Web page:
By Tracy ZupancisHoya Staff Writer

Under a controversial redistricting plan approved by a community task force, Georgetown University students will effectively be guaranteed a seat on the Advisory Neighborhood Commission. The plan, which allows the potential for fewer student representatives than one proposed by ANC District 2E05 representative Justin Wagner (COL ’03), was selected through voting procedures considered unfair by some members of the task force.

The plan selected creates a district that lies within the confines of the university, and three other districts of both students and residents.

Wagner’s plan, formed with ANC 2E04 Commissioner Justin Kopa (COL ’03), drew four districts that had a mixed population of students and area residents, giving students the potential to hold as many as four seats on the ANC. This plan, labeled `B,’ was ranked as the first choice by nine of the 17 members on the task force and last by eight members. Ultimately, however, plan `C,’ designed by current ANC chair of the Commission Peter Pulsifer, was selected.

Under plan `C,’ students can run in as many as three districts, including one district composed solely of students.

Wagner and Kopa’s plan had four districts containing students, two that were approximately 60 percent students, two with about 60 percent local residents. Pulsifer’s plan `C,’ which will go into effect next year, has one district of about 45 percent students, another of about 40 percent students, one that will be all students and another that will contain about 20 percent students.

“We shouldn’t create a district that is 100 percent students,” Wagner said. “There should be better working relationships between residents and students through mixed districts, and that’s what a majority originally supported.”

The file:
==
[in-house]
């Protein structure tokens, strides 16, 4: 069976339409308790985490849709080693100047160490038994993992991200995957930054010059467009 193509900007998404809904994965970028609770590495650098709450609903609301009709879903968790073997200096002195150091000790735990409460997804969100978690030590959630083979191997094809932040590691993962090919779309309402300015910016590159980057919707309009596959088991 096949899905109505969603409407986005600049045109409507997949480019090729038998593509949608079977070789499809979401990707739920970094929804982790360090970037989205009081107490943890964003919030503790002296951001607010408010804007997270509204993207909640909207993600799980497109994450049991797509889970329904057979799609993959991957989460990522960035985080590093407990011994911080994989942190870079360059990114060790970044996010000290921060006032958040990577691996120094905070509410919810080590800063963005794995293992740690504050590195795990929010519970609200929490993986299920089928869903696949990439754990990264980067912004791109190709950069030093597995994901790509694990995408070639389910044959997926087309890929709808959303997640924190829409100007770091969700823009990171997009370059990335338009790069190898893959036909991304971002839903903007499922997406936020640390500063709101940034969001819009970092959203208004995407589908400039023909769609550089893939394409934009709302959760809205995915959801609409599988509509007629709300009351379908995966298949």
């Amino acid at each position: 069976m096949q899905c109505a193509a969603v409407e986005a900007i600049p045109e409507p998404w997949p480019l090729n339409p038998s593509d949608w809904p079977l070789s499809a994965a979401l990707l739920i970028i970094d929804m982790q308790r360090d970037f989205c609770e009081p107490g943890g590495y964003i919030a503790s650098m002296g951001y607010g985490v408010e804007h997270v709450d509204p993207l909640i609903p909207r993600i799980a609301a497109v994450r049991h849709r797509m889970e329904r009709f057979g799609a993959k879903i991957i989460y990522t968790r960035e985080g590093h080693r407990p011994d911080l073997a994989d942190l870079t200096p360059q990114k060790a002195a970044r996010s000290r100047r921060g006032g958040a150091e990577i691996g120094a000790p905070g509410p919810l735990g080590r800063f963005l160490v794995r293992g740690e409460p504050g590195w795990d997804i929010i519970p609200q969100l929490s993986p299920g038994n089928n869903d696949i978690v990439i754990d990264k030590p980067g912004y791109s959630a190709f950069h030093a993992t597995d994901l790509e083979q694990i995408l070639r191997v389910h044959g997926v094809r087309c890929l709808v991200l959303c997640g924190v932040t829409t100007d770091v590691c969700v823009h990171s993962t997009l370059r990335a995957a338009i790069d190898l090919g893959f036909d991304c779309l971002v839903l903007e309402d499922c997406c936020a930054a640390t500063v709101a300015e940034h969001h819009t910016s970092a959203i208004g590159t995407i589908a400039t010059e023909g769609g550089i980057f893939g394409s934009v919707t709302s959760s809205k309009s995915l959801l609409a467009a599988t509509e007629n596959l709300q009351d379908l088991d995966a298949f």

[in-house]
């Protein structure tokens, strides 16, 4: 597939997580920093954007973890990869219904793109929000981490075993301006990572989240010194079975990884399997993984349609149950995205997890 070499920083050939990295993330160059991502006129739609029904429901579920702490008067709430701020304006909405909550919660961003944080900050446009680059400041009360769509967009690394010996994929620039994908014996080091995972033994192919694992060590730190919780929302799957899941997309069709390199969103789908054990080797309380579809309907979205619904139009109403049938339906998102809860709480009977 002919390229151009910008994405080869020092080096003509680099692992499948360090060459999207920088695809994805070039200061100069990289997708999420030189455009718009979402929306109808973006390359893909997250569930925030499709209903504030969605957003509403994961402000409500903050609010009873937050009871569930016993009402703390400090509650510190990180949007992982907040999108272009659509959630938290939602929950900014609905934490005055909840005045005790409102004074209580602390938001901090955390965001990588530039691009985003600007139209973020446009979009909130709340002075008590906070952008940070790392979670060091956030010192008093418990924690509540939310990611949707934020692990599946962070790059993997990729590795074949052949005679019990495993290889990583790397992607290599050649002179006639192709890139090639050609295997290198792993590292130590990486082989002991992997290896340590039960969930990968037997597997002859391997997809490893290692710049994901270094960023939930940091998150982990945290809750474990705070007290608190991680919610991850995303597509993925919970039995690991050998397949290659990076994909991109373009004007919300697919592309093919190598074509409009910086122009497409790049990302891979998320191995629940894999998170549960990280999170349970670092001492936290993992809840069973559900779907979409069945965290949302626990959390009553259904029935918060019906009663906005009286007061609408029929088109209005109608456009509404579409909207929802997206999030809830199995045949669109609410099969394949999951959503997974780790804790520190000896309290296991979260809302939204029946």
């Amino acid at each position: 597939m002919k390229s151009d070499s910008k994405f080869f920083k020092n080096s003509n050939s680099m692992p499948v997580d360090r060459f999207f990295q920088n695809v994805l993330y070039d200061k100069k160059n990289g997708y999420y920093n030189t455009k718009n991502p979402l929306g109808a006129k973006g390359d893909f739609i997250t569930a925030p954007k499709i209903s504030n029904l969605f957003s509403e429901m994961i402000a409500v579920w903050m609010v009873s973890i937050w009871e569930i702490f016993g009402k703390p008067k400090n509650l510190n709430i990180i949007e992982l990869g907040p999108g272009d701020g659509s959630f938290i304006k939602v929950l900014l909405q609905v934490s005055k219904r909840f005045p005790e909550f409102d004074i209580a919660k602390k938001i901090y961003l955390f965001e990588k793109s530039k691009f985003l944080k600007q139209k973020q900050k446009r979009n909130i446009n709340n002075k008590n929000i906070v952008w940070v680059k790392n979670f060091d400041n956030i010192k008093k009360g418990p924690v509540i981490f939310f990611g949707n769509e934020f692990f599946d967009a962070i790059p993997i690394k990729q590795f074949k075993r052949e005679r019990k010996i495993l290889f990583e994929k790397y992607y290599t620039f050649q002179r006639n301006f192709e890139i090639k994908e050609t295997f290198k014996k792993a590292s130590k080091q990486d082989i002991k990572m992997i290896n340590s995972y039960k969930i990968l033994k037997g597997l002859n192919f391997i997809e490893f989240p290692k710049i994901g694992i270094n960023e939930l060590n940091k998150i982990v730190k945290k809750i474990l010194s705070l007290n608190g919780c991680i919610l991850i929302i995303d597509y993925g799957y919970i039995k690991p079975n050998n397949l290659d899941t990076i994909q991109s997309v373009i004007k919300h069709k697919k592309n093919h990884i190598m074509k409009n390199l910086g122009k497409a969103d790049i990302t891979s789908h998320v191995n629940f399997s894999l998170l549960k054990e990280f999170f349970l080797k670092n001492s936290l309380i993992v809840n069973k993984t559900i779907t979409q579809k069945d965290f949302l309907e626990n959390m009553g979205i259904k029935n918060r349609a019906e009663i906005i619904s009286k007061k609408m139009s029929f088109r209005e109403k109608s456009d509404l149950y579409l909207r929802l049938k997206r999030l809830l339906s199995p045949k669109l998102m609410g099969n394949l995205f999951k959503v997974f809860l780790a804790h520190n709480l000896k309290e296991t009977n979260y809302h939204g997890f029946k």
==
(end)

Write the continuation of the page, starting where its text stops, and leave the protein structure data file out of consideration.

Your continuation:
“After the first vote, it was apparent that the group was polarized concerning plan `B’,” Grace Bateman, coordinator of the neighborhood redistricting task force, said. Bateman, in charge of the proceedings, had originally ranked plan `B’ first, but was one of four members who changed his or her vote.

“It is important to know what our goal was, which was coming up with what most people can accept,” she said.

Bateman explained she changed her vote after seeing that 11 members had picked plan `C’ as their second choice, and only one member had placed it last, which demonstrated to her it was the plan that had the most consensus.

“I felt like the rug was pulled from under me,” Wagner said of the way the voting was done. “I thought majority would and should rule.”

“Grace has been a great advocate of students, so I’m a bit mystified by what happened,” he added.

Task force member and local resident Joan McGoth concurred with Wagner.

“I felt that the vote should have been kept, not done this strange way where the majority’s first choice ended up being last . I feel students should be part of the community, and the second plan put a group of students completely by themselves,” she said.

McGoth also felt that the task force should have accepted Justin Kopa’s vote, made clear in a letter, though he was absent.

After discussion and consideration of the ranked votes, plans `B’ and `C’ were resubmitted for voting. Pulsifer’s plan `C’ was approved 12 to five.

“We were not given a game plan or directions to run the voting,” Bateman said. “It is a process of consensus, and unless we did a ranking, it would have been difficult to find what consensus was. We didn’t have anyone saying it wasn’t a reasonable way to proceed at the time, and the conversation was very civil and non-hostile.”

Bateman, who also served on the task force assigned to redistricting 10 years ago, said she feels the redistricting process has come full circle.

Ten years ago, former ANC 2E04 Commissioner Westy Byrd, known by students for her anti-university opinions, championed a plan to divide students into several districts, with the effect of diluting student voting power.

“It really is to the credit of the students that over 10 years they became active enough that being in several districts was helpful,” Bateman said. “Now, the same group is arguing just the opposite, and trying to put many students in one district.”

Plan `C’ now proceeds to the city council, but according to Wagner, the council almost always defers to the decision of task forces.

“The plan that was approved is better than how things are now – though this is a setback,” Wagner said. “I am angry that there are still residents who don’t want to work with students.”

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